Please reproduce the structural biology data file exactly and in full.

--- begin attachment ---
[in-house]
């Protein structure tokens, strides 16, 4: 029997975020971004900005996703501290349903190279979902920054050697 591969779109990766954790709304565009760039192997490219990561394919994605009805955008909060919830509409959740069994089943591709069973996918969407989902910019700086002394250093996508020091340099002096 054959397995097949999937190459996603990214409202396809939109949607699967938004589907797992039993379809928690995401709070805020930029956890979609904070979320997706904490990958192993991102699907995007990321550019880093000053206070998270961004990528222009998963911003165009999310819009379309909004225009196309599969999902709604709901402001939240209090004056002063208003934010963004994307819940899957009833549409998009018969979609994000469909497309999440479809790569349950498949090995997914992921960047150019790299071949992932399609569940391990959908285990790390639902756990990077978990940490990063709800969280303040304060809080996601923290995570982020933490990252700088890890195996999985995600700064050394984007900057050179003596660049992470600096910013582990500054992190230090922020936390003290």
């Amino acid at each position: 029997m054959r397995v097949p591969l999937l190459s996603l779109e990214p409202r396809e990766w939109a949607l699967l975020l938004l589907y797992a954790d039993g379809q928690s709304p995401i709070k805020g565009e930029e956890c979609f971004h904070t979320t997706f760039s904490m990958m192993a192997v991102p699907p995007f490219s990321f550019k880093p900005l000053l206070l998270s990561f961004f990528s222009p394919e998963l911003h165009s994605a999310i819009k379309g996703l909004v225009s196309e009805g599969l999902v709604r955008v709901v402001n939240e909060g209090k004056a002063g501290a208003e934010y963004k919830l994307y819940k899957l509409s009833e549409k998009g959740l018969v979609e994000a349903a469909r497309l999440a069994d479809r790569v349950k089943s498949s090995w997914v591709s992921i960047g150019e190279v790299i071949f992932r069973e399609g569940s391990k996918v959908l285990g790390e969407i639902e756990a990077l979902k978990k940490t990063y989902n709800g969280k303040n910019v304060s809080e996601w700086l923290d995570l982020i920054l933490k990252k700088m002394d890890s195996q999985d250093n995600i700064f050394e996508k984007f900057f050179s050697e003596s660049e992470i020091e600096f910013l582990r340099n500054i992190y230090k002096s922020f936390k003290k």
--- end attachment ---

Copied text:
[in-house]
């Protein structure tokens, strides 16, 4: 029997975020971004900005996703501290349903190279979902920054050697 591969779109990766954790709304565009760039192997490219990561394919994605009805955008909060919830509409959740069994089943591709069973996918969407989902910019700086002394250093996508020091340099002096 054959397995097949999937190459996603990214409202396809939109949607699967938004589907797992039993379809928690995401709070805020930029956890979609904070979320997706904490990958192993991102699907995007990321550019880093000053206070998270961004990528222009998963911003165009999310819009379309909004225009196309599969999902709604709901402001939240209090004056002063208003934010963004994307819940899957009833549409998009018969979609994000469909497309999440479809790569349950498949090995997914992921960047150019790299071949992932399609569940391990959908285990790390639902756990990077978990940490990063709800969280303040304060809080996601923290995570982020933490990252700088890890195996999985995600700064050394984007900057050179003596660049992470600096910013582990500054992190230090922020936390003290």
């Amino acid at each position: 029997m054959r397995v097949p591969l999937l190459s996603l779109e990214p409202r396809e990766w939109a949607l699967l975020l938004l589907y797992a954790d039993g379809q928690s709304p995401i709070k805020g565009e930029e956890c979609f971004h904070t979320t997706f760039s904490m990958m192993a192997v991102p699907p995007f490219s990321f550019k880093p900005l000053l206070l998270s990561f961004f990528s222009p394919e998963l911003h165009s994605a999310i819009k379309g996703l909004v225009s196309e009805g599969l999902v709604r955008v709901v402001n939240e909060g209090k004056a002063g501290a208003e934010y963004k919830l994307y819940k899957l509409s009833e549409k998009g959740l018969v979609e994000a349903a469909r497309l999440a069994d479809r790569v349950k089943s498949s090995w997914v591709s992921i960047g150019e190279v790299i071949f992932r069973e399609g569940s391990k996918v959908l285990g790390e969407i639902e756990a990077l979902k978990k940490t990063y989902n709800g969280k303040n910019v304060s809080e996601w700086l923290d995570l982020i920054l933490k990252k700088m002394d890890s195996q999985d250093n995600i700064f050394e996508k984007f900057f050179s050697e003596s660049e992470i020091e600096f910013l582990r340099n500054i992190y230090k002096s922020f936390k003290k």